So take your pick from which narrative is happening -- either restoration of law and order or a crackdown around Christmas.
JARRETT: All right, Ivan. This is something to watch Thank you so much.
We'll be right back.
JARRETT: Forty-five minutes past the hour here in New York.
And prices for basic necessities -- I'm talking food, gas, homes -- are skyrocketing right now. Eating is taking a bigger bite out of family budgets. Pent-up demand, high shipping, and fertilizer costs, and bad weather could keep food prices high.
And a new Gas Buddy forecast predicts the national average for a gallon of gas will rise to $3.41 in 2022, up from just over $3.00 a gallon this year. That would reverse some of the relief drivers have felt recently as gas prices slowly receded from those seven-year highs.
REID: And home prices saw double-digit price growth again in October, up 19.1 percent from last year. The last four months have seen the biggest jumps in 34 years.
The bottom line, COVID is causing mayhem with the economy. The disruption, though, is different this time. Vaccines and boosters are widely available, but the staggering speed in which Omicron is spreading and the shortage of available tests is causing real pain.
Many companies have told office workers to just stay home. And restaurants are once again under pressure.
One significant unknown is what the latest spike in COVID-19 means for inflation and those already tangled supply chains. JARRETT: Some four months after that chaotic U.S. withdrawal from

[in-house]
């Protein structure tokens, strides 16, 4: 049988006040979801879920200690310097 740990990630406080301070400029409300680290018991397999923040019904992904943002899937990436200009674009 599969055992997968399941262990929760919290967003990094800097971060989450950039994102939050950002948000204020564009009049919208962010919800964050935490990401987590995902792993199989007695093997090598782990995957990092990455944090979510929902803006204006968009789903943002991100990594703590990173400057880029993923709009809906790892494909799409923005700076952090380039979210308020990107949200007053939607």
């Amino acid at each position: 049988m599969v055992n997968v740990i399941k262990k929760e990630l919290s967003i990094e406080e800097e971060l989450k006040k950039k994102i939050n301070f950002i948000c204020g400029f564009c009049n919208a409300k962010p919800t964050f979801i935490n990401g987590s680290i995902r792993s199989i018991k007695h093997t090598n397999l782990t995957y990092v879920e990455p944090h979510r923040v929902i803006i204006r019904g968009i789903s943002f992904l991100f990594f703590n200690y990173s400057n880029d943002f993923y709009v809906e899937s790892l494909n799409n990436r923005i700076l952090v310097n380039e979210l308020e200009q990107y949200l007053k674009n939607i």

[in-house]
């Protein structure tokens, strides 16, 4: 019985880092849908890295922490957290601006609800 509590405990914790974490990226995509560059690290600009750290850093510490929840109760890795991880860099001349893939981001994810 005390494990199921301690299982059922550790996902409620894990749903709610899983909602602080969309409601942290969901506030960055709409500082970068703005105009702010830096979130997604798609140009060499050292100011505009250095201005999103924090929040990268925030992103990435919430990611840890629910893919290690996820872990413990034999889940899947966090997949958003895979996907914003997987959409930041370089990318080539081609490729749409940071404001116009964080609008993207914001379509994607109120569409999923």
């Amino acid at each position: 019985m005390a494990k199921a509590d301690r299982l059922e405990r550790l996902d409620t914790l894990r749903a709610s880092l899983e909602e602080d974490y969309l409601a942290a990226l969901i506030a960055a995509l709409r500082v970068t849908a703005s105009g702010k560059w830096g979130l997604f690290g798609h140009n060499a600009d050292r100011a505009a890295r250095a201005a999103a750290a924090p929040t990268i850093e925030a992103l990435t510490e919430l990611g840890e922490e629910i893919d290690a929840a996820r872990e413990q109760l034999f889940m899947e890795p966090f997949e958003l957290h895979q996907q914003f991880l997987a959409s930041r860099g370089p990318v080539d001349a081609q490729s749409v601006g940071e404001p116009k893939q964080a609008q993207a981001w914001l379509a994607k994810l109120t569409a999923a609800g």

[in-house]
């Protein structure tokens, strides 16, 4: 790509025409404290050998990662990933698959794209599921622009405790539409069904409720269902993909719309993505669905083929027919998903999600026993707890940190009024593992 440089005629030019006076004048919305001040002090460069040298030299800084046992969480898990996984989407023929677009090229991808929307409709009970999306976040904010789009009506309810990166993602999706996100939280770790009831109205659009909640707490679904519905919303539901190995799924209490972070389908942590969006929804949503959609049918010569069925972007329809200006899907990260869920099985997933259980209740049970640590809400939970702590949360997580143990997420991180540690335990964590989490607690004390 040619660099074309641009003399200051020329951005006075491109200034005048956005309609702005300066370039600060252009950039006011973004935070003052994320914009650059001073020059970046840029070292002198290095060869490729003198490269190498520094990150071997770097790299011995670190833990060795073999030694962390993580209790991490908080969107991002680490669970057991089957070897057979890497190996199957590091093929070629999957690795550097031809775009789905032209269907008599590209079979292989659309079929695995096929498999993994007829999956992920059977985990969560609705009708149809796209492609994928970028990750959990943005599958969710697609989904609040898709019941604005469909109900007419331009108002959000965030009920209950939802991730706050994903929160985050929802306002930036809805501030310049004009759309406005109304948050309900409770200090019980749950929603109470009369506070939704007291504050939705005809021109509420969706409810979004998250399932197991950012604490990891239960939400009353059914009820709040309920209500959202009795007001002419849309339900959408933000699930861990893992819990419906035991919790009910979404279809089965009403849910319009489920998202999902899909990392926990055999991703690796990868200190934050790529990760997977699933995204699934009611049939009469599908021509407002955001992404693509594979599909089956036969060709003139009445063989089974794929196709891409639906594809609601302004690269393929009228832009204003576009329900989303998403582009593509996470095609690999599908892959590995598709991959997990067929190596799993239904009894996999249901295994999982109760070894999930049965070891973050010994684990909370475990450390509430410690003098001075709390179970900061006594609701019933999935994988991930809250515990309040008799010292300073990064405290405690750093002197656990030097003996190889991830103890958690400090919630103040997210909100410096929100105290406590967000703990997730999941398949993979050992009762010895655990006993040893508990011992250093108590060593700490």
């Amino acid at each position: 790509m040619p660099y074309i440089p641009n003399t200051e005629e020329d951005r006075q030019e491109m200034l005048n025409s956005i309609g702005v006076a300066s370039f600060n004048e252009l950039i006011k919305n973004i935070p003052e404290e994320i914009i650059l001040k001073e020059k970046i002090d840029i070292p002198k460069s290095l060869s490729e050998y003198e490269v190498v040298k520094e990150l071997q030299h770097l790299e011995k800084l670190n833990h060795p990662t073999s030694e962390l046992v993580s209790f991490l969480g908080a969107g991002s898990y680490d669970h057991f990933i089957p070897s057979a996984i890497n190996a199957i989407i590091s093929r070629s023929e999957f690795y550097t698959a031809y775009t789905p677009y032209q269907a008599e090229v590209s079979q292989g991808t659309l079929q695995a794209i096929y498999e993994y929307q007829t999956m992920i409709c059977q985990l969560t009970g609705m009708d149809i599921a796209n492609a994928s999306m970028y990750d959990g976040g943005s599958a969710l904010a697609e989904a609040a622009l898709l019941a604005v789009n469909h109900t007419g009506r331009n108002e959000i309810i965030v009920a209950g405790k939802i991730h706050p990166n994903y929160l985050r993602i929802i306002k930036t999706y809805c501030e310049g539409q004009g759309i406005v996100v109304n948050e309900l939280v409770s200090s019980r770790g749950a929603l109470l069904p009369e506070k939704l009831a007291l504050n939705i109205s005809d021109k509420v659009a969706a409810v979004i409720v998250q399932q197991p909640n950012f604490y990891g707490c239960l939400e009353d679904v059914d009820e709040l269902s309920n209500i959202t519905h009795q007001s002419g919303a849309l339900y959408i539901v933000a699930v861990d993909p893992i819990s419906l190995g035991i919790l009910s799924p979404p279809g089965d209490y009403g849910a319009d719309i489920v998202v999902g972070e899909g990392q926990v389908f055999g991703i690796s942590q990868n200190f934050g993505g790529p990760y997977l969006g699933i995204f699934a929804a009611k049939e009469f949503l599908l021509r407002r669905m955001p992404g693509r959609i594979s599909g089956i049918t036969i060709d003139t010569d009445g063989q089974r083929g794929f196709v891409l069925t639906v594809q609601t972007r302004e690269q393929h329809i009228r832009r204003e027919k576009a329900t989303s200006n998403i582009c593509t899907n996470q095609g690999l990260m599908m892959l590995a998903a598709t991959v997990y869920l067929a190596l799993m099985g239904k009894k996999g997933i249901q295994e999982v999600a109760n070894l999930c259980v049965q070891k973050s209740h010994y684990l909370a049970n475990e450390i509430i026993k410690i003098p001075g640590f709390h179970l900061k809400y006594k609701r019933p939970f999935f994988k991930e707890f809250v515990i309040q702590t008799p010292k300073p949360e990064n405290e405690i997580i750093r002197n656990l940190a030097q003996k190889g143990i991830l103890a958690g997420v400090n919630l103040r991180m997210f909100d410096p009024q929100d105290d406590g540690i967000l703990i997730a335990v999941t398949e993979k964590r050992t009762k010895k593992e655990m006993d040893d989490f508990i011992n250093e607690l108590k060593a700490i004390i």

Afghanistan, the fallout is being felt in that nation and beyond. The Taliban are clamping down once again on women's rights as thousands of Afghan refugees at American bases around the world wait for answers about their future.
Our coverage this morning starts with CNN's Arwa Damon in Istanbul. Arwa, good morning. It seems like all of these new rules from the Taliban seem to involve women and cars.
ARWA DAMON, CNN SENIOR INTERNATIONAL CORRESPONDENT: Yes, a lot of them do. And the Taliban keeps saying that this is all to keep the female population safe, but it really is quite reminiscent of the way that the Taliban used to rule and implement its rules 20-plus years ago.
These new set of rules are basically telling women that if they want to travel further than 45 miles, they have to have a male escort with them. The rules also tell drivers not to pick up women unless they are properly covered up, not to play music, and to make sure that they pull over during prayer times.
And you also have to remember, Laura, that the Ministry of Women's Affairs in Afghanistan was shut down by the Taliban and replaced by what's known as the Ministry of Vice and Virtue. This was a very feared ministry under the Taliban of two decades ago; one whose operatives would roam the streets enacting the Taliban's very harsh rules, especially when it came to women and how women should be acting under the Taliban's interpretation of sharia law.
So you can just imagine now, once again, if you're a woman or a young girl in Afghanistan, you are seeing your happiness, your joy, your life, your ability to live being taken away. And to that count, it is worth noting that we do still see small protests being led by women standing up to the Taliban, wanting to hold on to the life that they used to have, Laura.
JARRETT: And the courage it takes to do that in the face of all of this. Arwa, thank you for your reporting, as usual.
REID: And months after the fall of Afghanistan to the Taliban, thousands of Afghan evacuees abroad and at U.S. bases are still waiting to be resettled.
CNN's Priscilla Alvarez is live in Washington with more. Priscilla, what are you learning?
PRISCILLA ALVAREZ, CNN REPORTER: Paula, the reality is that there is a lot of work ahead for the Biden administration as they try to resettle Afghans who evacuated when the Taliban took over.